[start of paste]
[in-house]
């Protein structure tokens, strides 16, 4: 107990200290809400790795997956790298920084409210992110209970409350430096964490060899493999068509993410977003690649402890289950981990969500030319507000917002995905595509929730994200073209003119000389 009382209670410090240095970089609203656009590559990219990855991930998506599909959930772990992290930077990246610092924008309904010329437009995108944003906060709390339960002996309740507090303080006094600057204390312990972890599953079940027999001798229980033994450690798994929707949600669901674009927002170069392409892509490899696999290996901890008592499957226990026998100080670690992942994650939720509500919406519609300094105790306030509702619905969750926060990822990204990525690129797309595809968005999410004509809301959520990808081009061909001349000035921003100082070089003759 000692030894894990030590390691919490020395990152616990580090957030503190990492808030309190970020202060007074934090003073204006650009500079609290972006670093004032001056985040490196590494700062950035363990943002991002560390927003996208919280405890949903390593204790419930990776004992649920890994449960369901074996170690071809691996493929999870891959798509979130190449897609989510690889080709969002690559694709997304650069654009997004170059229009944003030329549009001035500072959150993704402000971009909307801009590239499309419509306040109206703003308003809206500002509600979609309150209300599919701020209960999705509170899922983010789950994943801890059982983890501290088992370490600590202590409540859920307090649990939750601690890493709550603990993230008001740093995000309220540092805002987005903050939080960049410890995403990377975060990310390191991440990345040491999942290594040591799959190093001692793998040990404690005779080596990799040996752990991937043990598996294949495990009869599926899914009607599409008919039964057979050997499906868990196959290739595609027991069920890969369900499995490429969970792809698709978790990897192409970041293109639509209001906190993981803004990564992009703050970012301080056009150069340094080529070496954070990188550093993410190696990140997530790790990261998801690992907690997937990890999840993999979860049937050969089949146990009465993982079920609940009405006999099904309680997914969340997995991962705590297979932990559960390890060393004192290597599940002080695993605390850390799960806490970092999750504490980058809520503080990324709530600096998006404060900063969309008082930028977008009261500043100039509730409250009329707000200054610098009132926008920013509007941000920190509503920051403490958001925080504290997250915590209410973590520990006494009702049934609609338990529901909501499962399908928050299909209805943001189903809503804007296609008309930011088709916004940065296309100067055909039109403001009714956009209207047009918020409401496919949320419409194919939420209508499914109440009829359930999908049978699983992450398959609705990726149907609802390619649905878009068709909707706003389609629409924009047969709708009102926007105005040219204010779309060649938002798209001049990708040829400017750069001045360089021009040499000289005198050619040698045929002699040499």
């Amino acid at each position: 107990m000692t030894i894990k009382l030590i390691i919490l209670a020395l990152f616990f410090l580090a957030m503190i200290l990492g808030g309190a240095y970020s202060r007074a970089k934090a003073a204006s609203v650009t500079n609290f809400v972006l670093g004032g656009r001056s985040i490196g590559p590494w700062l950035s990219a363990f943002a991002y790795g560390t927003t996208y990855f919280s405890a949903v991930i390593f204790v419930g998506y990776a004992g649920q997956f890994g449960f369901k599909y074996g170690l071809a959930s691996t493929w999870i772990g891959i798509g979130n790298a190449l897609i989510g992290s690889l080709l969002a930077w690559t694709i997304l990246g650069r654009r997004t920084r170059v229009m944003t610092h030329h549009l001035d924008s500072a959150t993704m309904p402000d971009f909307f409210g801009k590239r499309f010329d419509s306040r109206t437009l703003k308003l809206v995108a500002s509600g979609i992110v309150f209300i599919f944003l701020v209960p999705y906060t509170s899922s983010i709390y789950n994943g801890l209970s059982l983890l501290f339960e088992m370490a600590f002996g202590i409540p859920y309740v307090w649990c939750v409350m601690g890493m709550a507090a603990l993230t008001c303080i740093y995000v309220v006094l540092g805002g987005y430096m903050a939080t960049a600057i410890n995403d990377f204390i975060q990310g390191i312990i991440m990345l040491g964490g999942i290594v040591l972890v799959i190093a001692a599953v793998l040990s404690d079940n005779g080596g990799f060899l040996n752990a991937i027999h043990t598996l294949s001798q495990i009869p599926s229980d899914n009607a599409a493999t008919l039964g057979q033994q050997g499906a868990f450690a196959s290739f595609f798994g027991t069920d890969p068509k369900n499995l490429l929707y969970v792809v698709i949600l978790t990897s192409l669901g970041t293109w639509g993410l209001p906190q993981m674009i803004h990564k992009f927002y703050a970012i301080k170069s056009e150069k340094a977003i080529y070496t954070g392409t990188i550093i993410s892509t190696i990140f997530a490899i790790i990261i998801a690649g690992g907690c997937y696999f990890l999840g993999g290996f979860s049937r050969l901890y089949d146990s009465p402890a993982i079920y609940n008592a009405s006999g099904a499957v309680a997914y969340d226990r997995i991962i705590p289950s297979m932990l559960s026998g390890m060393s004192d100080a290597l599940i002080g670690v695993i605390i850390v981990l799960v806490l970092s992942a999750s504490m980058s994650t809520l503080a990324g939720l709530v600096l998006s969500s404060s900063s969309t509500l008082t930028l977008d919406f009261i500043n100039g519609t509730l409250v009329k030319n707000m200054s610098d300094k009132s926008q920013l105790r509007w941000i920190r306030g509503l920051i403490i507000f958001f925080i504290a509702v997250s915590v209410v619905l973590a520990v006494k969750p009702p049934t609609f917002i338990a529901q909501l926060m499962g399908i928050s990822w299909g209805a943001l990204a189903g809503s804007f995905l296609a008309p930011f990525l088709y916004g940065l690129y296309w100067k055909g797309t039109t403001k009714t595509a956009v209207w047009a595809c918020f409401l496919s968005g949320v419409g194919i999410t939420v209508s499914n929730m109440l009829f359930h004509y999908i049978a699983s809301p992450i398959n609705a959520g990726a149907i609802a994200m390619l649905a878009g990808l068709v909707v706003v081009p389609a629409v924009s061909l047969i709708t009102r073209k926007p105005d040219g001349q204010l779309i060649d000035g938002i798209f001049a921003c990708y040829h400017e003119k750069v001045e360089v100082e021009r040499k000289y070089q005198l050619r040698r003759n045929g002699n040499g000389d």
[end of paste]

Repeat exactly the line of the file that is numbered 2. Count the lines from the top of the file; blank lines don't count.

């Protein structure tokens, strides 16, 4: 107990200290809400790795997956790298920084409210992110209970409350430096964490060899493999068509993410977003690649402890289950981990969500030319507000917002995905595509929730994200073209003119000389 009382209670410090240095970089609203656009590559990219990855991930998506599909959930772990992290930077990246610092924008309904010329437009995108944003906060709390339960002996309740507090303080006094600057204390312990972890599953079940027999001798229980033994450690798994929707949600669901674009927002170069392409892509490899696999290996901890008592499957226990026998100080670690992942994650939720509500919406519609300094105790306030509702619905969750926060990822990204990525690129797309595809968005999410004509809301959520990808081009061909001349000035921003100082070089003759 000692030894894990030590390691919490020395990152616990580090957030503190990492808030309190970020202060007074934090003073204006650009500079609290972006670093004032001056985040490196590494700062950035363990943002991002560390927003996208919280405890949903390593204790419930990776004992649920890994449960369901074996170690071809691996493929999870891959798509979130190449897609989510690889080709969002690559694709997304650069654009997004170059229009944003030329549009001035500072959150993704402000971009909307801009590239499309419509306040109206703003308003809206500002509600979609309150209300599919701020209960999705509170899922983010789950994943801890059982983890501290088992370490600590202590409540859920307090649990939750601690890493709550603990993230008001740093995000309220540092805002987005903050939080960049410890995403990377975060990310390191991440990345040491999942290594040591799959190093001692793998040990404690005779080596990799040996752990991937043990598996294949495990009869599926899914009607599409008919039964057979050997499906868990196959290739595609027991069920890969369900499995490429969970792809698709978790990897192409970041293109639509209001906190993981803004990564992009703050970012301080056009150069340094080529070496954070990188550093993410190696990140997530790790990261998801690992907690997937990890999840993999979860049937050969089949146990009465993982079920609940009405006999099904309680997914969340997995991962705590297979932990559960390890060393004192290597599940002080695993605390850390799960806490970092999750504490980058809520503080990324709530600096998006404060900063969309008082930028977008009261500043100039509730409250009329707000200054610098009132926008920013509007941000920190509503920051403490958001925080504290997250915590209410973590520990006494009702049934609609338990529901909501499962399908928050299909209805943001189903809503804007296609008309930011088709916004940065296309100067055909039109403001009714956009209207047009918020409401496919949320419409194919939420209508499914109440009829359930999908049978699983992450398959609705990726149907609802390619649905878009068709909707706003389609629409924009047969709708009102926007105005040219204010779309060649938002798209001049990708040829400017750069001045360089021009040499000289005198050619040698045929002699040499």